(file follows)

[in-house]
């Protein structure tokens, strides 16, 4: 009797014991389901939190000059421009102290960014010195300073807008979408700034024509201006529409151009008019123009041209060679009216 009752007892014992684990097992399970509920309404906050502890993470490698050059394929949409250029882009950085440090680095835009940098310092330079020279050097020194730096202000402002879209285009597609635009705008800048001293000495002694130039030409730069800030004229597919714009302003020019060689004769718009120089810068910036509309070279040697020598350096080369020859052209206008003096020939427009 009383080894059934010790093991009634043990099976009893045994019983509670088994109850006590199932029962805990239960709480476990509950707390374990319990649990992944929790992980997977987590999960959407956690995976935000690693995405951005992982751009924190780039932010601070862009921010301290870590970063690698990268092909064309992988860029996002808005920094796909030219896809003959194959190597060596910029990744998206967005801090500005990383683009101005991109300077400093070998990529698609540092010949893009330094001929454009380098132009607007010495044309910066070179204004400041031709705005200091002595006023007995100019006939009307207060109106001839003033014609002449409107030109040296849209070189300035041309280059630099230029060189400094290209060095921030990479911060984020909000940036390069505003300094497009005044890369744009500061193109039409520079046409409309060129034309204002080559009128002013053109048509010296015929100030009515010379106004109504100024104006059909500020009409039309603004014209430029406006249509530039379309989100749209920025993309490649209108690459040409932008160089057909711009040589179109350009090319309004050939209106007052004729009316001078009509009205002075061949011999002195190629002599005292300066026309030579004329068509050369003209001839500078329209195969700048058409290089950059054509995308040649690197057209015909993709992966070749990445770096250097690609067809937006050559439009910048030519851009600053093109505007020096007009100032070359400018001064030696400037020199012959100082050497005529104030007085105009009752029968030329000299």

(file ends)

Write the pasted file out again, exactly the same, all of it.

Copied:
[in-house]
């Protein structure tokens, strides 16, 4: 009797014991389901939190000059421009102290960014010195300073807008979408700034024509201006529409151009008019123009041209060679009216 009752007892014992684990097992399970509920309404906050502890993470490698050059394929949409250029882009950085440090680095835009940098310092330079020279050097020194730096202000402002879209285009597609635009705008800048001293000495002694130039030409730069800030004229597919714009302003020019060689004769718009120089810068910036509309070279040697020598350096080369020859052209206008003096020939427009 009383080894059934010790093991009634043990099976009893045994019983509670088994109850006590199932029962805990239960709480476990509950707390374990319990649990992944929790992980997977987590999960959407956690995976935000690693995405951005992982751009924190780039932010601070862009921010301290870590970063690698990268092909064309992988860029996002808005920094796909030219896809003959194959190597060596910029990744998206967005801090500005990383683009101005991109300077400093070998990529698609540092010949893009330094001929454009380098132009607007010495044309910066070179204004400041031709705005200091002595006023007995100019006939009307207060109106001839003033014609002449409107030109040296849209070189300035041309280059630099230029060189400094290209060095921030990479911060984020909000940036390069505003300094497009005044890369744009500061193109039409520079046409409309060129034309204002080559009128002013053109048509010296015929100030009515010379106004109504100024104006059909500020009409039309603004014209430029406006249509530039379309989100749209920025993309490649209108690459040409932008160089057909711009040589179109350009090319309004050939209106007052004729009316001078009509009205002075061949011999002195190629002599005292300066026309030579004329068509050369003209001839500078329209195969700048058409290089950059054509995308040649690197057209015909993709992966070749990445770096250097690609067809937006050559439009910048030519851009600053093109505007020096007009100032070359400018001064030696400037020199012959100082050497005529104030007085105009009752029968030329000299």